Welcome to One People One Reef!
Working together to keep the reefs, culture and people
of the Micronesian Outer Islands healthy.
One People One Reef is about working with outer island communities to bring traditions and modern science together in a revolutionary approach to sustainable ocean management.
Micronesian Outer islanders from the remote atolls of the Yap outer islands in the western Pacific have sustainably managed their oceans for centuries, even millennia. Their culture, traditions and livelihoods are intimately linked to the reefs that surround their islands. However, their future is threatened by rapid environmental and cultural change.
In 2010, they recognized a decline in fish populations, and the need to address that. The people realized that their health, their communities, and their reefs were experiencing rapid change. They asked for help to learn more about how to manage a sustainable food supply from their oceans in the face of these changes, a critical issue for their present and future wellbeing. We are a team of scientists who came together to respond to the outer islanders call for assistance. Our response was a revolutionary approach that lets communities lead through traditional management backed by modern science.
We talk extensively with people to better assess the nature of fish and reef declines (including changes in fishing practices), historical context, and the role that traditions – and the loss of them – may play.
We understand the critical link between traditional knowledge and environmental sustainability – the key to effective ocean management.
We conduct extensive ecological surveys of the reefs to better understand the effects that fishing and other anthropogenic impacts are having, and we share what we find with the communities.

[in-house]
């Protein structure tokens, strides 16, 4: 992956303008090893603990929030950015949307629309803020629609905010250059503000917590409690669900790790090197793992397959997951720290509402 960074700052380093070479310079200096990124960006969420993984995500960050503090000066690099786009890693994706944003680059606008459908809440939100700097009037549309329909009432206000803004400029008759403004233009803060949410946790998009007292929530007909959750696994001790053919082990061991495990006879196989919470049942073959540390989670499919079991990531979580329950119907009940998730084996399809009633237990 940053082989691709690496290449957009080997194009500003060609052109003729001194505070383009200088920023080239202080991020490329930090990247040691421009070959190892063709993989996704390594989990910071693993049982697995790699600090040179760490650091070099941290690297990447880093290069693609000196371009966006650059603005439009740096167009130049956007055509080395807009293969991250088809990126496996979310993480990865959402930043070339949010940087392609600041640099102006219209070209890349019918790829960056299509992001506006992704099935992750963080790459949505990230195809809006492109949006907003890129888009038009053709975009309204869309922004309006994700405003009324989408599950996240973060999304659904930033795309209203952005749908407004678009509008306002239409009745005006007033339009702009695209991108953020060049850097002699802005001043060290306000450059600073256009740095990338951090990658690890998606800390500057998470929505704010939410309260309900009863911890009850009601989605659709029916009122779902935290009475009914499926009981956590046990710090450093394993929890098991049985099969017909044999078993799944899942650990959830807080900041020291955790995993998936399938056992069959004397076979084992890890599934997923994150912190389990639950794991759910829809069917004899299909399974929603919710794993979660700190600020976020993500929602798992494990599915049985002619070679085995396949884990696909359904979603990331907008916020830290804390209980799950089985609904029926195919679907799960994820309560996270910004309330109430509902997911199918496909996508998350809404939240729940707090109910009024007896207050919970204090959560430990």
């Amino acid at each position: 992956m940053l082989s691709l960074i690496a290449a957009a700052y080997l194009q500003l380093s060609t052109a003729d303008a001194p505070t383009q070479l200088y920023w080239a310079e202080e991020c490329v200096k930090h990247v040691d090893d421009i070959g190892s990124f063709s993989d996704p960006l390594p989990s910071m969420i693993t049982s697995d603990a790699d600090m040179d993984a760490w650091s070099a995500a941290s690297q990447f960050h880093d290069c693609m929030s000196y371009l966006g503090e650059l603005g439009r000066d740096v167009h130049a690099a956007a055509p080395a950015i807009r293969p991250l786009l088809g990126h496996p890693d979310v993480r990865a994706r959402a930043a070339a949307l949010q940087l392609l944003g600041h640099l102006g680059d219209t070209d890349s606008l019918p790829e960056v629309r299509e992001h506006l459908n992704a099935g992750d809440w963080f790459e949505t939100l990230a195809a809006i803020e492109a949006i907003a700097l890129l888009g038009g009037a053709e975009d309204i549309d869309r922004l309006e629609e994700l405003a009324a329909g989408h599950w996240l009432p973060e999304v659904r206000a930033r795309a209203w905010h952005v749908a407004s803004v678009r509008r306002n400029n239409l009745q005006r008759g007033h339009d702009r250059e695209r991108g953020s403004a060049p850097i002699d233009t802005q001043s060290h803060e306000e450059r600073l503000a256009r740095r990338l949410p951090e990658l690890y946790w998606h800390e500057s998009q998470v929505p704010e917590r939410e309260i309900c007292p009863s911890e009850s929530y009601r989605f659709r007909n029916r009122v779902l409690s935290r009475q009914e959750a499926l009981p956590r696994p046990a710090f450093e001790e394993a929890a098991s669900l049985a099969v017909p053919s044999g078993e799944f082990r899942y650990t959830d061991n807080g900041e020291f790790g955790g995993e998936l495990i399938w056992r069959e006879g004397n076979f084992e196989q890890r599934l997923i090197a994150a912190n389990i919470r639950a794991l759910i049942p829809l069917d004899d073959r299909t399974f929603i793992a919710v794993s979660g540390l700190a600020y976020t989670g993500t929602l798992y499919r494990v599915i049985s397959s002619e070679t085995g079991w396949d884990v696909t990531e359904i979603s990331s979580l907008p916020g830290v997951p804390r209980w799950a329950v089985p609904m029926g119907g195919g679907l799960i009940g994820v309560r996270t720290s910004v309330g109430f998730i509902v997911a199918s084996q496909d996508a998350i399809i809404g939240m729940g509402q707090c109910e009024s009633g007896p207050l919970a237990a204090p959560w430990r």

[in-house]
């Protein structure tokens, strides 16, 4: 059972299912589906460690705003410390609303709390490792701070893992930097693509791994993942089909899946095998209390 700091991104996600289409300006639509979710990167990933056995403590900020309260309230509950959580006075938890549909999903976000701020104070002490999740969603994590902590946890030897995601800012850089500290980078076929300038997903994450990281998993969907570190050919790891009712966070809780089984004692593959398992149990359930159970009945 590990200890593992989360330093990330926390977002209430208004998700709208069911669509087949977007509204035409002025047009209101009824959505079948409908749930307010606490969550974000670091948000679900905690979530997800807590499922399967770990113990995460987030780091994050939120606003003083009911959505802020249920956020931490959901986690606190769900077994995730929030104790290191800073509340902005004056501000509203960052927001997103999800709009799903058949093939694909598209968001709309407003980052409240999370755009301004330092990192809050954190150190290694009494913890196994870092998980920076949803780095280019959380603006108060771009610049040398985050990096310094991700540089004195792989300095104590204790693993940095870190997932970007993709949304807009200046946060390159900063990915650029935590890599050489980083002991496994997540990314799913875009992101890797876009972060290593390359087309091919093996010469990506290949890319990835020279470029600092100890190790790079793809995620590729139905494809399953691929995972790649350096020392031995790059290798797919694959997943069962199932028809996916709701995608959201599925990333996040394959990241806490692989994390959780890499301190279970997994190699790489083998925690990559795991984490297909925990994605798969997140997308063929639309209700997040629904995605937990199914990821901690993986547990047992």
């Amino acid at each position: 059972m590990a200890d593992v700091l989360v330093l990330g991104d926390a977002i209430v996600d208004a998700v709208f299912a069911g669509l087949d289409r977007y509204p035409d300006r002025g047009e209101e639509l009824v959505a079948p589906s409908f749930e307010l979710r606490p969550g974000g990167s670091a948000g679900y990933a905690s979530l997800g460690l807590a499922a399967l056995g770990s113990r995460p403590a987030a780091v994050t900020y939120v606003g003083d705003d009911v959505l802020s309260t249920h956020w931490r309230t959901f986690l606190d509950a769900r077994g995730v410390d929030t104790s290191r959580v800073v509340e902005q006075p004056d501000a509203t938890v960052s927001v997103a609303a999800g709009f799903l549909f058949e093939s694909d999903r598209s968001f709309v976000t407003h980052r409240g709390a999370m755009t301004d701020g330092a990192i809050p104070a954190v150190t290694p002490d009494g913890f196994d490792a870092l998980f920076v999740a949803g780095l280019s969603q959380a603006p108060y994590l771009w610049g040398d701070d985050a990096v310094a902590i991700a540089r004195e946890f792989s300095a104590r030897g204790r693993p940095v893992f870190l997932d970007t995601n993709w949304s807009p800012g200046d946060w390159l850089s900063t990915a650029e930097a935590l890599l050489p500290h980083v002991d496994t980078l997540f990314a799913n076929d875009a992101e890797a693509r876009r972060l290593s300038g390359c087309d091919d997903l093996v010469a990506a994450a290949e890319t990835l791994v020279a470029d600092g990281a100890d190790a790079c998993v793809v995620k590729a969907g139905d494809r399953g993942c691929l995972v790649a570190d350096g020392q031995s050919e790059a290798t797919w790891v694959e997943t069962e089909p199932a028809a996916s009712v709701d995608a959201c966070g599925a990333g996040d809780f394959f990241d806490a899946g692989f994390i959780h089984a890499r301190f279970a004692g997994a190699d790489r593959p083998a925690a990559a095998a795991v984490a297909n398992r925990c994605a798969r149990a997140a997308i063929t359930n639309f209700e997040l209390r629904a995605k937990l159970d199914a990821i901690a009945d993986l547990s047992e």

We discuss specific findings, such as the link between parrotfish declines, night spearfishing, and algal overgrowth on reefs and how traditional management could address this.
We are encouraging a reconnection to traditional ways without ignoring modern influences - such as motor boats (rather than abandoning them which is not practical) to address problems in resource abundance and reef health.
With the support and direction of the local communities, and at their invitation, we are implementing a unique approach to advance adaptive management and conservation in Micronesian outer islands.
The program is managed and directed by the Community. Community members are trained to continue collecting data, and the science team remains as an advisory body and helps to analyze data and provide guidance.
This project is realizing unprecedented success!
The Communities in the Federated States of Micronesia autonomously govern over one million square miles of ocean in the Western Pacific – extending more than 1700 miles from west to east across one of the most biodiverse regions on Earth
They make their own decisions, community by community with their own councils. They can implement management immediately if they need to, and each community can adopt a plan that is unique to their needs and environmental context. In addition, they have a deep historical knowledge of management and traditions that have protected their ocean resources over time They, not us, hold the key to successful management and conservation in this vast archipelago.
As of Spring 2014, 3 of the 4 islands of Ulithi Atoll have adopted new management planning. We plan to work with the 4th island this summer. This will create the first Atoll-wide management plan encompassing over 550 square kilometers. Ulithi is the fourth largest atoll in the world. Most importantly, communities are coming together to discuss these critical issues.